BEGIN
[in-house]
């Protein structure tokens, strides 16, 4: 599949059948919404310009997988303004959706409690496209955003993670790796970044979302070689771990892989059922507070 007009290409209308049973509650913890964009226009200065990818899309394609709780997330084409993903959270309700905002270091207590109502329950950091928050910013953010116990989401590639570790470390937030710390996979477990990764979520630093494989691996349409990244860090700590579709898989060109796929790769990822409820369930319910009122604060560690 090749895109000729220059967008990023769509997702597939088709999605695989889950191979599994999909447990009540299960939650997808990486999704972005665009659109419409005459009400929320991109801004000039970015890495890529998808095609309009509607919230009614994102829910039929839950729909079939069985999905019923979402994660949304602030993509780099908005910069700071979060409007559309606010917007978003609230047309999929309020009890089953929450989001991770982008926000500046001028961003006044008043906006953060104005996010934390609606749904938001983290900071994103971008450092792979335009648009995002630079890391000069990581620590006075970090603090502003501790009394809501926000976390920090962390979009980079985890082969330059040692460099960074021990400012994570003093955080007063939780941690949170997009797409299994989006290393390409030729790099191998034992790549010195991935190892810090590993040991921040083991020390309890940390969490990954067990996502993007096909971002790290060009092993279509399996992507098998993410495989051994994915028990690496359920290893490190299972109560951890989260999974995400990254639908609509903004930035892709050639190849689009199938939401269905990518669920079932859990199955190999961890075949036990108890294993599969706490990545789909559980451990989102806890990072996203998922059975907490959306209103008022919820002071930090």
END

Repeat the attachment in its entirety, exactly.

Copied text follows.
[in-house]
């Protein structure tokens, strides 16, 4: 599949059948919404310009997988303004959706409690496209955003993670790796970044979302070689771990892989059922507070 007009290409209308049973509650913890964009226009200065990818899309394609709780997330084409993903959270309700905002270091207590109502329950950091928050910013953010116990989401590639570790470390937030710390996979477990990764979520630093494989691996349409990244860090700590579709898989060109796929790769990822409820369930319910009122604060560690 090749895109000729220059967008990023769509997702597939088709999605695989889950191979599994999909447990009540299960939650997808990486999704972005665009659109419409005459009400929320991109801004000039970015890495890529998808095609309009509607919230009614994102829910039929839950729909079939069985999905019923979402994660949304602030993509780099908005910069700071979060409007559309606010917007978003609230047309999929309020009890089953929450989001991770982008926000500046001028961003006044008043906006953060104005996010934390609606749904938001983290900071994103971008450092792979335009648009995002630079890391000069990581620590006075970090603090502003501790009394809501926000976390920090962390979009980079985890082969330059040692460099960074021990400012994570003093955080007063939780941690949170997009797409299994989006290393390409030729790099191998034992790549010195991935190892810090590993040991921040083991020390309890940390969490990954067990996502993007096909971002790290060009092993279509399996992507098998993410495989051994994915028990690496359920290893490190299972109560951890989260999974995400990254639908609509903004930035892709050639190849689009199938939401269905990518669920079932859990199955190999961890075949036990108890294993599969706490990545789909559980451990989102806890990072996203998922059975907490959306209103008022919820002071930090």